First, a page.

If you’re upping your cooking game this year, there are a few things you should always have on hand. Garlic and onions. Fresh citrus and herbs. Plus, a well-stocked rotation of dried herbs and spices. But don’t just take our word for it. Hear it from chef-in-residence Bobby Flay himself.
Watch as Bobby shows us his must-have spices—and why!—to spark your own pantry reinvention. They’re the base of almost all of his (and our) recipes, so while we might not all have next-level pantries like Bobby, we can certainly be inspired by him.
Then, read on to learn more about his must-have spices and herbs:
Cayenne peppers are thought to be at least 10 times hotter than jalapenos, so use sparingly in garlicky sauces, braised meat, or even sprinkled over fresh ginger juice with lemon.
Turmeric is an aromatic and earthy spice closely related to ginger. You don’t need much to go a long way, as it can transform your dish’s flavors and colors with just a pinch. It’s commonly used in soups, stews, and curries, but can provide a lovely golden contrast in baked goods and milky tea lattes.
Paprika is a versatile spice made of dried and ground chili peppers. Typically mild, it can range in flavor from sweet to smoky and sometimes have a light kick.
For that iconic barbecue flavor, smoked paprika is a must.
Crushed red pepper
Crushed red pepper flakes are a combination of ground red chilies and their seeds. Sprinkle for added heat and depth of flavor on everything from Italian classics like pizza and pasta to everyday soups and salads.
Though ground black pepper works just fine, Bobby prefers whole black peppercorns that he can grind fresh with a pepper or coffee grinder. With its sharp taste and woody flavor, pepper often plays second fiddle to salt in every dish. However, pepper is a star in its own right with just enough bite .
This pungent spice, ground from cumin seeds, is most commonly called for in Mexican and Indian foods. It’s a very light orange color with a smoky, earthy flavor profile.
The warm, earthy, and sweet flavor of cinnamon is surprisingly versatile, even beyond the world of baking. Use it to flavor coffee, steak rubs, chilis, and curries.
Ground ginger is more potent in its dried form than fresh. (As Bobby said, it’s not necessarily a 1:1 comparison here since ground ginger and fresh ginger have very distinct flavors.) Just a tiny bit will add a sweet, peppery warmth to baked goods like molasses cookies or savory dishes like chicken curry. Use one eighth of a teaspoon ground ginger for every one tablespoon of fresh ginger in your recipes.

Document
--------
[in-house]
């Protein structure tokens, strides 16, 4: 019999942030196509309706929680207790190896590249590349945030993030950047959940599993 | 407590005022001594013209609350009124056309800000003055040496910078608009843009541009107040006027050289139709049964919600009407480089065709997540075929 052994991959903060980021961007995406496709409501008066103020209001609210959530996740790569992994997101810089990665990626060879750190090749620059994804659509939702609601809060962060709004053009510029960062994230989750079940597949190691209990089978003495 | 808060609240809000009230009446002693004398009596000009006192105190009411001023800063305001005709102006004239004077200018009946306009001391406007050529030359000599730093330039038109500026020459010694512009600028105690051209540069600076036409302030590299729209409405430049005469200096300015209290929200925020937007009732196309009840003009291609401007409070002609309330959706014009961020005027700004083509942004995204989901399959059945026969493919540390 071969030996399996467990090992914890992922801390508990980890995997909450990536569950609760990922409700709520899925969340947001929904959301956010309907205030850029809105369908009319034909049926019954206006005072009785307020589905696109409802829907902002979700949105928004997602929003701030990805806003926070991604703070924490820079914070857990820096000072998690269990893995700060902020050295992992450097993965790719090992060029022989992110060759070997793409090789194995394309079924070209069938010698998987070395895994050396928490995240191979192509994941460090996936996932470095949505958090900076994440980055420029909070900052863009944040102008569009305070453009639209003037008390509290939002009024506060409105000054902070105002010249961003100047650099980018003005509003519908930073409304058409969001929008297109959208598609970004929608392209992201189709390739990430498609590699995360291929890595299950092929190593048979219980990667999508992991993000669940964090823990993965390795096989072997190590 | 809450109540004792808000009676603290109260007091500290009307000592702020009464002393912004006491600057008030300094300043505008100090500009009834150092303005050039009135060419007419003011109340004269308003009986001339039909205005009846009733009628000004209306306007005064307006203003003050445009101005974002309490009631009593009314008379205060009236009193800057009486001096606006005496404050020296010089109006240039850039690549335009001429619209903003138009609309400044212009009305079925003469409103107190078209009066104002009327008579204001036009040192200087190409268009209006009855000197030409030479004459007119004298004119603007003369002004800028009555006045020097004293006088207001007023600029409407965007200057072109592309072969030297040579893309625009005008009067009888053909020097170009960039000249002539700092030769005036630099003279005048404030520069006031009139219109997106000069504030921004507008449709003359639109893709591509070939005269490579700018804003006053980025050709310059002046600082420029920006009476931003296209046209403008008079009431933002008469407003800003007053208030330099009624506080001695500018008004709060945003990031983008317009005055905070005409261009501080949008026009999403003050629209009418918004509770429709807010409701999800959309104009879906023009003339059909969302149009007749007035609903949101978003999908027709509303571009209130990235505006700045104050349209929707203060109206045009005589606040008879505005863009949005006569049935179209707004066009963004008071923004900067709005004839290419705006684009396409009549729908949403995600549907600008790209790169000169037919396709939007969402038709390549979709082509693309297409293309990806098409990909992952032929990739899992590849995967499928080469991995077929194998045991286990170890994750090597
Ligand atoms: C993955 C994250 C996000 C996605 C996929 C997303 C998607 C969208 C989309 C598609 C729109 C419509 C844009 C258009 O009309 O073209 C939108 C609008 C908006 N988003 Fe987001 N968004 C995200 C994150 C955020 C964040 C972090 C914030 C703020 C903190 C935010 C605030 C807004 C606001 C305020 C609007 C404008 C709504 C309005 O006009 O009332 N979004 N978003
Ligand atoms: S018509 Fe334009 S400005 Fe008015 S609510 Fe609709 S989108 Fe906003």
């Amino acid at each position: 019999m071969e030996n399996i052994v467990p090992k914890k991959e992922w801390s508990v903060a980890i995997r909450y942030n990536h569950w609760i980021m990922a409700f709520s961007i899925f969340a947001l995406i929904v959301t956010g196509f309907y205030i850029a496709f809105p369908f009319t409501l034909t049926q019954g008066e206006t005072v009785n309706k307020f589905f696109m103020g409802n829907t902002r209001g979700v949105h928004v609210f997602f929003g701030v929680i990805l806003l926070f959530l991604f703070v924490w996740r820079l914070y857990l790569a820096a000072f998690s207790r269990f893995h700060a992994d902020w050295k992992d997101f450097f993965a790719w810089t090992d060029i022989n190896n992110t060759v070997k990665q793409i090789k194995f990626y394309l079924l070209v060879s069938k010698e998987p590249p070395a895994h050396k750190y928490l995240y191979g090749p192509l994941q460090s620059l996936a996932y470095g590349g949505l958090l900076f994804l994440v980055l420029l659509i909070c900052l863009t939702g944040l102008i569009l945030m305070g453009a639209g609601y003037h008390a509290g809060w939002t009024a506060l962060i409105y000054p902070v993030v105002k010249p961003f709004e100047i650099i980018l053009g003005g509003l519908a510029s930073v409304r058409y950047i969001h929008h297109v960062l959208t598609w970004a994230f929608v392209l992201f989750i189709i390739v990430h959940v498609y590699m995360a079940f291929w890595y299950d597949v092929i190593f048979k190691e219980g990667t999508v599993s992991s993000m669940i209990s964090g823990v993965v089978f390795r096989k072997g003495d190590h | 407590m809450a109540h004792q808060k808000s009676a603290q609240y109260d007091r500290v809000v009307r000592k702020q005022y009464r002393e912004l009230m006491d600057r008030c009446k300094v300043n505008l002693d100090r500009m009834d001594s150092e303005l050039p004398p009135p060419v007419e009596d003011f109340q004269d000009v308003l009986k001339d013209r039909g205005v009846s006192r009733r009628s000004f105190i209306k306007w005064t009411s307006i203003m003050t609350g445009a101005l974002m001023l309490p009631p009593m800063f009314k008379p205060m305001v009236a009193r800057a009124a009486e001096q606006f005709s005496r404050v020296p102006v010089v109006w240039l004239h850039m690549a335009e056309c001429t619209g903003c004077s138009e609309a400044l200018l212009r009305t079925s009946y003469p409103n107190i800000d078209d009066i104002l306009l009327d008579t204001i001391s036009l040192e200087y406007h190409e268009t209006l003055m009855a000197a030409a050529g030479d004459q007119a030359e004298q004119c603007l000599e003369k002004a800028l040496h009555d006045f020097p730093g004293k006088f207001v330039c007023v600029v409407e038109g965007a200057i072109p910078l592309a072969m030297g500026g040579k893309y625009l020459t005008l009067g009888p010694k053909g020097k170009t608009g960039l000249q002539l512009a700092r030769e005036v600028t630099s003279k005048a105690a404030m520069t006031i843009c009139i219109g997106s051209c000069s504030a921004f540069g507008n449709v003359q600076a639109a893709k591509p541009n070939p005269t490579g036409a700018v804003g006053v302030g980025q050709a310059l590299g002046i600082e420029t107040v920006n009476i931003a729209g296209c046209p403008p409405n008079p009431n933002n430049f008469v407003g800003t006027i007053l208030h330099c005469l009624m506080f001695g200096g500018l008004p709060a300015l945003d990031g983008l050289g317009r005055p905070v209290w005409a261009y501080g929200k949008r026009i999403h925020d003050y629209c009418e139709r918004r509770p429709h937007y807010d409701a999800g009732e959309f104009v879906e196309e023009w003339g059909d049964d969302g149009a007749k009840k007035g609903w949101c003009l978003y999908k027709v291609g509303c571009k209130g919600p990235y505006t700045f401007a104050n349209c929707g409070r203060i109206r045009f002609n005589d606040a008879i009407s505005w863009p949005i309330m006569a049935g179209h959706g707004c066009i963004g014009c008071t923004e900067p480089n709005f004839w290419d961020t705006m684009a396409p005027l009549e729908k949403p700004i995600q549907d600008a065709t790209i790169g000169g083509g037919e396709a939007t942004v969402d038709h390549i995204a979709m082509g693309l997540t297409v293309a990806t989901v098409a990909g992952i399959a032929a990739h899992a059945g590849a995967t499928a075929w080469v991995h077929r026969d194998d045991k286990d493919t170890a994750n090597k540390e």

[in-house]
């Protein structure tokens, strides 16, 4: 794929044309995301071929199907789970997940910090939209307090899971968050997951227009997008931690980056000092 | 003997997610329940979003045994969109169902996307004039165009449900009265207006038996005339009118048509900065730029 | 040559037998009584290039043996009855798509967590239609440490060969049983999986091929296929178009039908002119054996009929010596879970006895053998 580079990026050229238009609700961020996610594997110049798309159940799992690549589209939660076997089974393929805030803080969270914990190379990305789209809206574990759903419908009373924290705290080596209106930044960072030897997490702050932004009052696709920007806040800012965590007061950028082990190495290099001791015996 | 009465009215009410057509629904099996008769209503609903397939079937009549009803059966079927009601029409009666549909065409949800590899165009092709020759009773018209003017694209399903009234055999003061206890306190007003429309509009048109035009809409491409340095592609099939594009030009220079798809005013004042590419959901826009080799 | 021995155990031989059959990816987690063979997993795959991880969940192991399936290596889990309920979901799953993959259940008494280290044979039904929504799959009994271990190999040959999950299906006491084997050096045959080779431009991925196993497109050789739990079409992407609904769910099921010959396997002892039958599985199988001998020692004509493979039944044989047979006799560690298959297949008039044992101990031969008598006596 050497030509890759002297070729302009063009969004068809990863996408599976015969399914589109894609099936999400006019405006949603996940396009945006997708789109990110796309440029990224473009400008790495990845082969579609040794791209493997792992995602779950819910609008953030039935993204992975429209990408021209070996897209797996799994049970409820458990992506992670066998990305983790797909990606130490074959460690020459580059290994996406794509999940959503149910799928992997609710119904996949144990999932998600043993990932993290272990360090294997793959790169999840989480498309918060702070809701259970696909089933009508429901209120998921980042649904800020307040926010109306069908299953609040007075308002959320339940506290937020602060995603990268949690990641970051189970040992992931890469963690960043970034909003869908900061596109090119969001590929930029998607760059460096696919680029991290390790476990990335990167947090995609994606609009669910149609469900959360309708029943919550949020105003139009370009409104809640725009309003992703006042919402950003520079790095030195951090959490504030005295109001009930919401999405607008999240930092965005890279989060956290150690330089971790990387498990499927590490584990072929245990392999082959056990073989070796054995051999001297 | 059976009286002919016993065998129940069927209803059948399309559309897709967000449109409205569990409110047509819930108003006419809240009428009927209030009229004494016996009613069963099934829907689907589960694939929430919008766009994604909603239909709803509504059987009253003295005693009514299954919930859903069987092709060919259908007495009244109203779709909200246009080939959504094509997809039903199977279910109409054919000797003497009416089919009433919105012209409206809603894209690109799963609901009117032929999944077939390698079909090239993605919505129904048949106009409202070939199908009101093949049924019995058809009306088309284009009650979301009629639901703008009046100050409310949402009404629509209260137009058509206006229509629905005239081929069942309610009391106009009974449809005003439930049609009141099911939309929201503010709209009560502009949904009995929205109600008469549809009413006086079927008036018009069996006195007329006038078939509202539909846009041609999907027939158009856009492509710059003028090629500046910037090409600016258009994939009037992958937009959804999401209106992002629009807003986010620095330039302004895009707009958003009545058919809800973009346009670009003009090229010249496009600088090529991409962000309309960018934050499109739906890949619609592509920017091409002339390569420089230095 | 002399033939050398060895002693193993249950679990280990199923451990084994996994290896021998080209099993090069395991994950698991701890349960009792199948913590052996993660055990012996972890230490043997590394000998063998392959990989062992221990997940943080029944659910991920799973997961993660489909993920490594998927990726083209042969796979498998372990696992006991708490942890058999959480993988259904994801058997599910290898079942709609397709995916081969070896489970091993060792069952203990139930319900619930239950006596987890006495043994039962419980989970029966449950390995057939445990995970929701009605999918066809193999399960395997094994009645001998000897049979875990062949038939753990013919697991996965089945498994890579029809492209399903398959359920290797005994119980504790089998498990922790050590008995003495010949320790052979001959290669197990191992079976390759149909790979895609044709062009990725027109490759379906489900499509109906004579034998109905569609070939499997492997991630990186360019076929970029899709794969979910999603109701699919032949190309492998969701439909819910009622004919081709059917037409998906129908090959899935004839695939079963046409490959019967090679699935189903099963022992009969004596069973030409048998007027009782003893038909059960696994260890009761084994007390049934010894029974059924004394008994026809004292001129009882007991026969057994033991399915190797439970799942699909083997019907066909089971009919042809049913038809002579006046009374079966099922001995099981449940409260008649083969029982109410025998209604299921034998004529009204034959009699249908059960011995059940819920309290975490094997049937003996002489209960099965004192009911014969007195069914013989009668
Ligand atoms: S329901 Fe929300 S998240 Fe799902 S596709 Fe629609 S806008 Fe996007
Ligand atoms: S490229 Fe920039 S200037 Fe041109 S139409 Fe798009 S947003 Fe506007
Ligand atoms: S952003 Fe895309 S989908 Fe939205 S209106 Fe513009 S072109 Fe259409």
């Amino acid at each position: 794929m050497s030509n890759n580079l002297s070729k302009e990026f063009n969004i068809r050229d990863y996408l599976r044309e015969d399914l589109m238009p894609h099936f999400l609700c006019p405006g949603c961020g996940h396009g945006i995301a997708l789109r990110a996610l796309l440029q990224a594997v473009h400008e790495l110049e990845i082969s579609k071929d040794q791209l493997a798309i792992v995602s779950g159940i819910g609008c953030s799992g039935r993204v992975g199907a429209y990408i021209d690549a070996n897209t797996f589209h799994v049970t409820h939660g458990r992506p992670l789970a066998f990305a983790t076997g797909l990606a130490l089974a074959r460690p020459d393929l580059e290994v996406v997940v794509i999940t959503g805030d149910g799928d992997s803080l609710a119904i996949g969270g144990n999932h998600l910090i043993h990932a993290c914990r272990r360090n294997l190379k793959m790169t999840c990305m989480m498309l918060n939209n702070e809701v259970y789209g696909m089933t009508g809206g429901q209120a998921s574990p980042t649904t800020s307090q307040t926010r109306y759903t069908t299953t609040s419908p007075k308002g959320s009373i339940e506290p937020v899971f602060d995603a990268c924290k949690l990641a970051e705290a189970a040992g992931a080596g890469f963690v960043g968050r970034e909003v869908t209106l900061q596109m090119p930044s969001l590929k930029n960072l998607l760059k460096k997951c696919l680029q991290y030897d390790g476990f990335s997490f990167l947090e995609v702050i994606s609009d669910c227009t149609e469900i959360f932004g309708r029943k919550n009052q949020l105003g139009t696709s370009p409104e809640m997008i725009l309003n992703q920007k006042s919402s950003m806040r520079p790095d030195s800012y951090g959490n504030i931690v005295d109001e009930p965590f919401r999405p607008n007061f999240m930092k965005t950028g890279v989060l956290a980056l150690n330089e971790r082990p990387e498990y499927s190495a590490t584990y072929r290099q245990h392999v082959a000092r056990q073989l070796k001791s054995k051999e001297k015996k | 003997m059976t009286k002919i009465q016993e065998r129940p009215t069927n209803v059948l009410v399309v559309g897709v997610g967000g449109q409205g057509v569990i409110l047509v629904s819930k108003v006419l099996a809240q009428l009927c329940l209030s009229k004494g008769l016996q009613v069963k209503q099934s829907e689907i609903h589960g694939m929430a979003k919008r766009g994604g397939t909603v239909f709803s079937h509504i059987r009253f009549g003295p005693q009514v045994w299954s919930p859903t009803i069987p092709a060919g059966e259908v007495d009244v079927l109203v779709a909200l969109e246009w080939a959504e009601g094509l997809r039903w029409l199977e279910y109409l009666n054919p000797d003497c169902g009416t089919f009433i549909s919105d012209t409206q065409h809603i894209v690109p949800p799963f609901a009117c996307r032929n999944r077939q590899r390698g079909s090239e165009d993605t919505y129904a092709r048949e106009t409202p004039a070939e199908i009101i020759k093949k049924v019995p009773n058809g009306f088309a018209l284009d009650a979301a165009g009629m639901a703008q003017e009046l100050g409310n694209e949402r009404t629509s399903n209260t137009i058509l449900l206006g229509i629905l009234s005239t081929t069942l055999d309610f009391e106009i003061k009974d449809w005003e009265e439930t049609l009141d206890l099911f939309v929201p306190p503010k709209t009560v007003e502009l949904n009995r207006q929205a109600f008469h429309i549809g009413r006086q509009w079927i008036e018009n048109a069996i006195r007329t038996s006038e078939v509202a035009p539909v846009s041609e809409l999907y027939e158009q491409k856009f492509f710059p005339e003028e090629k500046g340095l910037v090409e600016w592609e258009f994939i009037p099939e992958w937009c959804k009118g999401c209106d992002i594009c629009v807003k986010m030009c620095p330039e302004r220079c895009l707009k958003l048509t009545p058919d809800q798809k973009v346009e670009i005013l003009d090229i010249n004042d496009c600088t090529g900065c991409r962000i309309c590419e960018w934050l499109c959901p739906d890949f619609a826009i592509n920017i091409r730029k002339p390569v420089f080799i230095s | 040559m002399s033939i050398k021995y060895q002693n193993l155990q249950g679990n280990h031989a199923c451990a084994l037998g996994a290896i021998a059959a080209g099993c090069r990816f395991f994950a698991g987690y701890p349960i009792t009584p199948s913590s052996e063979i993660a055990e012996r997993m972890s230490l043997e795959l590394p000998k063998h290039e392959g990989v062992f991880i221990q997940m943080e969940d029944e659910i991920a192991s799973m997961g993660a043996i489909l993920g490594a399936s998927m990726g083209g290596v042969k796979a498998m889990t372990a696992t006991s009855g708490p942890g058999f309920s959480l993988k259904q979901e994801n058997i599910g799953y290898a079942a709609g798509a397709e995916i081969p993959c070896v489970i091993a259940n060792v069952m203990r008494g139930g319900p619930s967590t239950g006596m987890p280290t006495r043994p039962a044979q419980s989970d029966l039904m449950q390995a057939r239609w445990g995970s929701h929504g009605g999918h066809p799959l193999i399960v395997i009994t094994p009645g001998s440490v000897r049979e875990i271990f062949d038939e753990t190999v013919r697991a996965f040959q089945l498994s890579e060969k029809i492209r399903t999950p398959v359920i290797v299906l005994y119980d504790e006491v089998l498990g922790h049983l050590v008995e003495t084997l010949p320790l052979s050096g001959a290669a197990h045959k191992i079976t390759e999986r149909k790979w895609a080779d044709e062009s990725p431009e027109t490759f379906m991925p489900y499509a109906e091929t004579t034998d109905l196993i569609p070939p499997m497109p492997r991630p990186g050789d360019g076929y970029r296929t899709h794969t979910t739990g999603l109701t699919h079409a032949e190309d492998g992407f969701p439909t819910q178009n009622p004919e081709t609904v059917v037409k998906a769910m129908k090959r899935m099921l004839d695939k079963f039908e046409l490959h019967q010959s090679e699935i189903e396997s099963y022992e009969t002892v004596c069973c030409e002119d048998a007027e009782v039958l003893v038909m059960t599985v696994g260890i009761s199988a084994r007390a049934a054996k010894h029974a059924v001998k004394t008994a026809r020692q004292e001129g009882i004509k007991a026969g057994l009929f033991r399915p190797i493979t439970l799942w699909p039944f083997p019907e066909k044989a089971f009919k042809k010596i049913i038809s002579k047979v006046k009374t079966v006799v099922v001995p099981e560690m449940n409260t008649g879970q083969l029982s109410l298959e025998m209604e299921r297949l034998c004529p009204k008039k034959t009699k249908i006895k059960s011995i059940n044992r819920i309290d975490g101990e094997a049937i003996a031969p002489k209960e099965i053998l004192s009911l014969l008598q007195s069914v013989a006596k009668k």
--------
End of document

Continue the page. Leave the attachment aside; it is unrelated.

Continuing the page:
Cloves are often paired with a group of spices—cinnamon, nutmeg, ginger, allspice—which Bobby calls pumpkin spices. Cloves are a versatile spice found in both whole and ground versions, with a fragrant aroma and a small bite to it. It can be used to flavor sweet and savory dishes alike.
Nutmeg is pungent with a warming flavor, which is why it’s often paired with other spices like cloves and allspice. As Bobby mentions, he likes to add nutmeg to savory dishes like cooked spinach or mac and cheese. The layer of sweet, warming flavor complements savory and sweet flavors perfectly.
Despite its name, allspice isn’t a combination of many spices. It is its own unique spice that resembles a combination of cinnamon, nutmeg, and clove. Again, this is why these spices are commonly used together for pies or mulled drinks.
The Ratio Rule
We’re huge fans of using fresh herbs whenever we can. But if you don’t have fresh, you can always substitute the dried version. With one big caveat: Dried spices are more pungent than their fresh counterparts so a little goes a long way. We recommend the tablespoon to teaspoon ratio. Any time a recipe calls for 1 tablespoon of fresh herbs, use just 1 teaspoon of the dried version. It’s not the case for all spices, but pretty standard when using dried versions of fresh.
How to Store Dried Spices
Spices deteriorate when exposed to sunlight, heat, and moisture. Keep them in a cool, dry, and dark place. Preferably a cabinet, pantry, or drawer away from a window or the oven.
Whole spices and herbs, like bay leaves and seeds, can last 1 to 2 years under proper conditions. Ground spices and herbs will generally last 1 year. How to tell if your spices are going bad? If they look faded and have lost its distinct aroma.
Though this batch of organic spices from Vive Organics will arrive in plastic containers, that might not be the case for all of our herbs forever. If you do receive or purchase a pouch of spices, after you open them, immediately transfer them to an airtight and resealable glass or plastic jar. A dark glass jar, like amber, is ideal, but as long as spices are stored in an airtight container away from heat and moisture, spices should last up to 12 months.
Tell us! What spices are a must in your pantry?